SC Logo

Developing Next-Generation Brain Sensing Technologies—A Review

Published in : IEEE Sensors Journal (Volume: 19, Issue: 22, November 2020)
Authors : Jacob T. Robinson, Eric Pohlmeyer, Malte C. Gather, Caleb Kemere, John E. Kitching, George G. Malliaras, Adam Marblestone, Kenneth L. Shepard.
DOI : 10.1109/JSEN.2019.2931159

Next-generation brain sensing technologies are capable of recording from large numbers of neurons for extended periods. The emerging technologies fundamentally improve our understanding of the brain and the treatment of neurological disorders. It has increased the possibility of understanding the fundamental properties of neural information processing and creating interfaces to restore or repair damaged neural functioning.

Sensors which detect the spiking activity of individual neurons convert sub-millivolt voltages within the brain into electronic signals in the solid-state circuits where data processing occurs. The current produced during the neural spiking activity can be detected mainly by invasive and non-invasive techniques.

Electrical interfaces are generally more invasive since the electric potential changes near the neuronal cell body are measured by implanting metal or organic electrodes near the target neurons (about 100-200 microns). Preferably the electrodes are embedded with the electronics for accuracy. Complementary metal-oxide-semiconductor (CMOS)-integrated electronics have the potential to mirror the kind of densities achieved in CMOS imagers of an electrode. Integrating CMOS electronics to neural electronic interfaces is advantageous because it enables dense electronics, increases signal fidelity, and improves noise performance.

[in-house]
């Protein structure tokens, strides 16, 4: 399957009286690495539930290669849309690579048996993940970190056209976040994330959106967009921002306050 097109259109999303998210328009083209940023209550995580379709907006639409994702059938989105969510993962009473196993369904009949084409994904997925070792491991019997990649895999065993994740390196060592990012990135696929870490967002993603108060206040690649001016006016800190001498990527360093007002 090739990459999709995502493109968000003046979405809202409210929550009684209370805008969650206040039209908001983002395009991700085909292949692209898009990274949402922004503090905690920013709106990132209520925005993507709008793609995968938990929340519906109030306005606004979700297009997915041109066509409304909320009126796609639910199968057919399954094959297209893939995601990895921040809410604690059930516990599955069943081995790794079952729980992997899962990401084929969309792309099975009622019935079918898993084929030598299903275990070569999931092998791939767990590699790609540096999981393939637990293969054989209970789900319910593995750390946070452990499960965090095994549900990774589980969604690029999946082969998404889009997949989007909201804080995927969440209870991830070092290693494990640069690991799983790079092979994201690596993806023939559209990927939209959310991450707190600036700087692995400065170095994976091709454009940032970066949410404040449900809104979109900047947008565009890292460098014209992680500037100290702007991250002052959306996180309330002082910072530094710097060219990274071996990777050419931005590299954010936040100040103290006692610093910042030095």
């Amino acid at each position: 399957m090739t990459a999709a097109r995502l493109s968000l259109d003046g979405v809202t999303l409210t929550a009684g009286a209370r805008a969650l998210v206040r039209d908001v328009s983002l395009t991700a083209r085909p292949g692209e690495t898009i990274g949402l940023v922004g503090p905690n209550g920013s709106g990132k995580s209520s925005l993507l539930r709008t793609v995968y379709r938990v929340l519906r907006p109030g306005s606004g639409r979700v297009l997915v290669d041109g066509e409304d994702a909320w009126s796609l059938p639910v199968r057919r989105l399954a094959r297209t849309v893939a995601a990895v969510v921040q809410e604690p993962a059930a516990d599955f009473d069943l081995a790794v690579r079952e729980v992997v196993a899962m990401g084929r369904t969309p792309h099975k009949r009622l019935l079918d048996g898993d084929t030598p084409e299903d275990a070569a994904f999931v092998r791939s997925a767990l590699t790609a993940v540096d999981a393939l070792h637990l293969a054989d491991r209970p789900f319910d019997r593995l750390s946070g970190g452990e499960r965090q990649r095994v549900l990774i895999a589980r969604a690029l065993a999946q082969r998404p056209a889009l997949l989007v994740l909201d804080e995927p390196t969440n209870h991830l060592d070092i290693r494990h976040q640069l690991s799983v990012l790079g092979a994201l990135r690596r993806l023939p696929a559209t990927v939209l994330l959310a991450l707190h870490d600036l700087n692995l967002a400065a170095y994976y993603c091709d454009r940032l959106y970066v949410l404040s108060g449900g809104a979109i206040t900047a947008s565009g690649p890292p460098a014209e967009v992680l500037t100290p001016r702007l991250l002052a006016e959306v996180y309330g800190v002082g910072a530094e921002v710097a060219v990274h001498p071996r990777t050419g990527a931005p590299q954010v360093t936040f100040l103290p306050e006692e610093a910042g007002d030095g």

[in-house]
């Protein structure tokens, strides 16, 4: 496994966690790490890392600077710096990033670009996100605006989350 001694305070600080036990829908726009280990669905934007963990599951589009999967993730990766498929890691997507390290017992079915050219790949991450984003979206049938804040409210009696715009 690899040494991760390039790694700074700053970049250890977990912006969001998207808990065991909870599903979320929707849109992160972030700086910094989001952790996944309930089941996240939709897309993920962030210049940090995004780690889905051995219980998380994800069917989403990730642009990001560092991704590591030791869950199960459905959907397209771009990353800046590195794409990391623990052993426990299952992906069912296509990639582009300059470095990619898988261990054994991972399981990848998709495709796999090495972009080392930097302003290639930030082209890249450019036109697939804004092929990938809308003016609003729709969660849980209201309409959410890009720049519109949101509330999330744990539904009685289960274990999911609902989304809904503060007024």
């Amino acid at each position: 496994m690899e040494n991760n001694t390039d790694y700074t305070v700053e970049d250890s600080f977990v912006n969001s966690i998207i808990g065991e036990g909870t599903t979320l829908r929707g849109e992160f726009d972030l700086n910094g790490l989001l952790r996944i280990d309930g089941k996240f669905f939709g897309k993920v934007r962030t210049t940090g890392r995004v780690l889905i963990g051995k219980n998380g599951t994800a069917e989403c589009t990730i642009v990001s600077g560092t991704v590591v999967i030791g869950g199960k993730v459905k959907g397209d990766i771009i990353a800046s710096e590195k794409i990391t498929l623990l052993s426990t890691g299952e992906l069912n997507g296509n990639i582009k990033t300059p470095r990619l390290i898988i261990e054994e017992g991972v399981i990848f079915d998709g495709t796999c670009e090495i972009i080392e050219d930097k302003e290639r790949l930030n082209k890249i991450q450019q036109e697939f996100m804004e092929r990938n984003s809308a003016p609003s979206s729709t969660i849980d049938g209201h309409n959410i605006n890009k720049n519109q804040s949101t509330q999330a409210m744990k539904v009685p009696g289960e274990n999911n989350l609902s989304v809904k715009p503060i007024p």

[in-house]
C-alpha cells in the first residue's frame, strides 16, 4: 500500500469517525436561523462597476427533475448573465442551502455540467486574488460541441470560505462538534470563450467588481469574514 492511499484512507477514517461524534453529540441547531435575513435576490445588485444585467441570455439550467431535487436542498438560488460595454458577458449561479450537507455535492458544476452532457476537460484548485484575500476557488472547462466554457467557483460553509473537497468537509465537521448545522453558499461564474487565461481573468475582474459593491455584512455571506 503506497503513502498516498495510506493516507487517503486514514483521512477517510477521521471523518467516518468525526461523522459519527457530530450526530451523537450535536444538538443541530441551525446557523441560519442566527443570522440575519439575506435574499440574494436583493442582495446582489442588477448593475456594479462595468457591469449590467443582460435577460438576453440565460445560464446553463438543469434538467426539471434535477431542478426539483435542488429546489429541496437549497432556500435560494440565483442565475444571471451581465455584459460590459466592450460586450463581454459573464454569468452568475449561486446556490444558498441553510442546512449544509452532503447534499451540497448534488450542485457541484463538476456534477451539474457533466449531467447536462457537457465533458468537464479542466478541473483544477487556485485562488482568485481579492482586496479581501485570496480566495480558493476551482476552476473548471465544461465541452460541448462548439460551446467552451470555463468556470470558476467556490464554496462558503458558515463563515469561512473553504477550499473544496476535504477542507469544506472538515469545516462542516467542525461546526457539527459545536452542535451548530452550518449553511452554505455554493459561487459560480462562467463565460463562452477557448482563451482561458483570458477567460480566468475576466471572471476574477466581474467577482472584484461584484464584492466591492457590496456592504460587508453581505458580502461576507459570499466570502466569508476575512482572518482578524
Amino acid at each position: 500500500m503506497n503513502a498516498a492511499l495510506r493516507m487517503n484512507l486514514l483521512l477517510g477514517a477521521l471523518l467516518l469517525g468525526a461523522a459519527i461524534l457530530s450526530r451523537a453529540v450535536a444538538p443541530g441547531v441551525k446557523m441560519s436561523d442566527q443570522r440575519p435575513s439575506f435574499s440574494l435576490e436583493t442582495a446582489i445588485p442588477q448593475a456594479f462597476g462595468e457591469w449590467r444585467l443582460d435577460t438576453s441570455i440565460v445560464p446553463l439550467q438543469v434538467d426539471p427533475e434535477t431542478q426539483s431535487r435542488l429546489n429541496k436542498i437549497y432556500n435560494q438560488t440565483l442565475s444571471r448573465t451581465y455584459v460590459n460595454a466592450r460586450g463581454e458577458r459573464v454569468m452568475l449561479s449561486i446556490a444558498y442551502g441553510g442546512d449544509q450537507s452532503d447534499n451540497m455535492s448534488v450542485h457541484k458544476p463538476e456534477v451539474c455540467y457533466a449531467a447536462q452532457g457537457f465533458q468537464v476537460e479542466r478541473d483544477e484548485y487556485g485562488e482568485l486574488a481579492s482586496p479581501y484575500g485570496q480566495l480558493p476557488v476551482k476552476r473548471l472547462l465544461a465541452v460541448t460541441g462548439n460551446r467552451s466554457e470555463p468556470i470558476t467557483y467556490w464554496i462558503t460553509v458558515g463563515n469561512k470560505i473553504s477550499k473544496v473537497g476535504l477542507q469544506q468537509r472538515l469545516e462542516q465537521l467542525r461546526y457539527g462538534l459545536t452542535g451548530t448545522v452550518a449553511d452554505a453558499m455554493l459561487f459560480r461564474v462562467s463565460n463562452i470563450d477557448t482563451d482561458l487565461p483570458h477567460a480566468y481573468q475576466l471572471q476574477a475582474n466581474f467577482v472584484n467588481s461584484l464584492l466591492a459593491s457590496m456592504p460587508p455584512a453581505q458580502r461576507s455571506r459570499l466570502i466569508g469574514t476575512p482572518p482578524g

The spiking activities of neurons can also be measured through minimum invasion by modulating light that passes through a waveguide with electro-optic elements, which can be encoded in the intensity of the light that is scattered. It has several advantages over electrical interfaces. In the brain tissue, photons generally travel 50-100 microns before scattering, allowing one to image individual cortical neurons from the surface of the brain. Optical brain interfaces are becoming popular due to this ability to image many cells at once with minimum invasive interrogation.

The neural spiking activities can also be detected by the magnetic fields produced by the current. It is entirely non-invasive and has a high temporal resolution as compared to the earlier two methods. However, the magnetic field generated by this is so minuscule that magnetometers based on superconducting quantum interference devices is required for measurements. These are very expensive and cumbersome to operate.

The future potential and proficiency of the technologies for sensing the brain activities lies in the transitional challenges from the research labs to useful products for neuroscience researchers and human patients. It is anticipated that further development of this sensor technology may lead both to portable systems capable of, for example, measuring brain activity during epileptic seizures, and to operate without the stringent shielding requirements required for superconducting quantum interference device (SQUID)-based systems.

The challenges in emerging technologies for sensing brain activities are focused on improving its flexibility, design, packaging, size, stability, and selection of materials that should minimize the mechanical mismatch between the neuronal target tissue and the implant, limiting foreign body reaction due to structural biocompatibility issues, minimal invasive strategies, and developing interfaces that are robust and reliable with durability from years to decades. These, along with further commercial development of the sensor technology and integration into full brain imaging systems, are some of the main challenges which need to be overcome in the coming years.

A non-profit organization, IEEE is the world's largest technical professional organization dedicated to advancing technology for the benefit of humanity.
Copyright 2023 IEEE – All rights reserved. Use of this website signifies your agreement to the IEEE Terms and Conditions
This site is also available on your smartphone.